Anasaitis canosa

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Anasaitis canosa
Anasaitis canosa 4050.jpg
Male Anasaitis canosa
Anasaitis canosa 110567835.jpg
Female Anasaitis canosa
Scientific classification edit
Kingdom: Animalia
Phylum: Arthropoda
Subphylum: Chelicerata
Class: Arachnida
Order: Araneae
Infraorder: Araneomorphae
Family: Salticidae
Subfamily: Salticinae
Genus: Anasaitis
A. canosa
Binomial name
Anasaitis canosa
(Walckenaer, 1837)

Anasaitis canosa, previously of the genus Corythalia, is a small jumping spider that can typically be found atop leaf-litter or man-made structures such as fences and exterior walls. This species is more commonly known as the twin-flagged jumping spider due to the two pennant shaped markings on the dorsal side of the cephalothorax.[citation needed] Typical of the genus Anasaitis, this species has iridescent setae ("scales") which may appear white, green or pink which create the "flags" as well as patches on the male pedipalps used in courtship and intraspecific signaling. This species is roughly 5 to 6 mm in length.[1] A. canosa ranges from Mexico to South Carolina along the Gulf of Mexico.[2]


The species was first described by Charles Walckenaer in Histoire naturelle des insectes (1837). It was described based on an illustration by John Abbot that appeared in his unpublished book, Drawings of the Insects of Georgia, in America (1792).[3] There is no type specimen.

Hunting behavior[edit]

This species exhibits an instinctive and unique hunting method for catching ants. The spider will align its abdomen and thorax so that it directly faces the ant, and then strafe in an arc until the ant is directly facing the spider. Once aligned, the spider will leap and puncture the ant on the dorsal side of the head or thorax. In this position, the dangerous mandibles and stinger are incapable of inflicting damage.[4] When stalking prey such as flies or beetles, this salticid is much more direct in its approach and will pounce and puncture from any direction, presumably because these prey pose less risk to the spider. As is common with jumping spiders, this species uses its silk as a tether whenever leaping. In the event of a miss, they will climb up this silk line back to the previous perch.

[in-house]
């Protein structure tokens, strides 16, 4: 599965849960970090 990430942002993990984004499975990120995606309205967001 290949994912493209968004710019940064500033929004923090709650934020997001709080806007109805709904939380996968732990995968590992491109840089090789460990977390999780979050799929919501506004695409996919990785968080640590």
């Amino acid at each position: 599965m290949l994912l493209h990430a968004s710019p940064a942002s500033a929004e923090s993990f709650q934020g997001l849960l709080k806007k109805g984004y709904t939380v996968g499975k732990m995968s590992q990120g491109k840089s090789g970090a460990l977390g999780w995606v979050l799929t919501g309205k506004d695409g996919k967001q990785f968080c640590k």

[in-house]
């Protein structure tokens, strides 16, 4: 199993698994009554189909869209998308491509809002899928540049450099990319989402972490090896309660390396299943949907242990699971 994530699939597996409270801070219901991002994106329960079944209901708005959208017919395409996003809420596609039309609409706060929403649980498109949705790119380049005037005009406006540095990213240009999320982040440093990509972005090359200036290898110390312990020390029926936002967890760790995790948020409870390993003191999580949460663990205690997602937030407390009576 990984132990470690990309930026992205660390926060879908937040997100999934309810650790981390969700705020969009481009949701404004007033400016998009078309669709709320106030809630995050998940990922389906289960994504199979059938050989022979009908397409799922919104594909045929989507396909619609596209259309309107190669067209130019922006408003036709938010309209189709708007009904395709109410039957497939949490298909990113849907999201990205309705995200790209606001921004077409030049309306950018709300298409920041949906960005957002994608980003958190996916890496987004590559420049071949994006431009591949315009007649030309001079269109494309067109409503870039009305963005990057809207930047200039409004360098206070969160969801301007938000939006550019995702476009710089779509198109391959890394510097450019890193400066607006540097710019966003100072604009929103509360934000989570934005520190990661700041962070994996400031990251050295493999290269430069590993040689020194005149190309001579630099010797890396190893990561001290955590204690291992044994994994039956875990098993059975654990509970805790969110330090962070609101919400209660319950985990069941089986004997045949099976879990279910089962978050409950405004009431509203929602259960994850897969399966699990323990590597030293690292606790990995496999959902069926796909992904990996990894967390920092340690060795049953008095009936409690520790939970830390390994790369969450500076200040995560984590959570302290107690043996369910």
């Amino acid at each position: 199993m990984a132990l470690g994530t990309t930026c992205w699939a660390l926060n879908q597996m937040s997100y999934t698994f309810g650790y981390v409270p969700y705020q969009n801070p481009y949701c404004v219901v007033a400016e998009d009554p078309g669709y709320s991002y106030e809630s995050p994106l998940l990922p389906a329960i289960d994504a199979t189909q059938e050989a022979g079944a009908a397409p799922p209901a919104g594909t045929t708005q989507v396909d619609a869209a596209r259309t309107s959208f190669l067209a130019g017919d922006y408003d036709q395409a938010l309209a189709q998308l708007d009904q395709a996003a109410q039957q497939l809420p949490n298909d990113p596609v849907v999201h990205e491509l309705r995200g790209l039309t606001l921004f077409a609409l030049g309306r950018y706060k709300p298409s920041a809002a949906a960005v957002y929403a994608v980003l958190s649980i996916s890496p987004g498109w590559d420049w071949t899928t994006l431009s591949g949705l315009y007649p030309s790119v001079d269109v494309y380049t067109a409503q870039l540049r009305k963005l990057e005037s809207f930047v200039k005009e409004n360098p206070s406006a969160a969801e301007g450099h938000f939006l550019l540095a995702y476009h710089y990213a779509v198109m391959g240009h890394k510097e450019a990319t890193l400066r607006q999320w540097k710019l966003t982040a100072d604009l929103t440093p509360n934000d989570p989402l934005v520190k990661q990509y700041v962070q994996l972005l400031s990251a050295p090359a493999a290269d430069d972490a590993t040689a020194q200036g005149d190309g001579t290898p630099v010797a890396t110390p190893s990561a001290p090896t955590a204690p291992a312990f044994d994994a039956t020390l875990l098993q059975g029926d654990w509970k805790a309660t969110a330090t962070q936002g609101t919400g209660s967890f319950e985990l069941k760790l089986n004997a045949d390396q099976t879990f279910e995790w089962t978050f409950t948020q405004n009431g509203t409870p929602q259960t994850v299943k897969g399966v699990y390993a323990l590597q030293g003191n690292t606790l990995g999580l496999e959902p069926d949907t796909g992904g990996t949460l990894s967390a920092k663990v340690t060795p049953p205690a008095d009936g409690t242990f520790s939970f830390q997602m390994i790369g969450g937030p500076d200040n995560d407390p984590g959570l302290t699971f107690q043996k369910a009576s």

Sexual dimorphism[edit]

Males typically have a smaller abdomen, darker anterior appendages and the embolus is spade shaped and bent basally. Males use their dark anterior appendages to signal females during elaborate courtship displays. Females are generally larger with relatively larger abdomens, more uniform coloration among the legs and pedipalps are blunt ended.[5]


Females lay eggs inside a silk hide or nest and will guard them until they hatch. Clutch size is around fifteen spiderlings per reproductive event. Males use their anterior most pair of legs in a mating display. Initially they will hold these darkened appendages laterally while maneuvering to face the female directly. When the male is within reach, he use these legs to touch the female on her dorsal side.


  1. ^ Peckham, G. W.; Peckham, E. G. (1909). "Revision of the Attidae of North America". Transactions of the Wisconsin Academy of Sciences, Arts and Letters. 16 (1): 527.
  2. ^ Richman, D.B.; Cutler, B. (1978). "A list of the jumping spiders (Araneae: Salticidae) of the United States and Canada" (PDF). Peckhamia. 1 (5): 82–110.
  3. ^ Walckenaer, Charles (1837). Histoire naturelle des insectes. Aptères. Tome premier. Roret, Paris, pp. 451–452.
  4. ^ Jackson, R.R.; Ophen, A.V. (1991). "Prey-capture techniques and prey preferences of Corythalia canosa and Pystira orbiculata, ant-eating jumping spiders (Araneae, Salticidae)". Journal of Zoology. 223 (4): 577–591. doi:10.1111/j.1469-7998.1991.tb04389.x.
  5. ^ Edwards, G.B. (1999). "Corythalia canosa (Araneae: Salticidae) reassigned to Anasaitis". Insecta Mundi. 13: 9–10.

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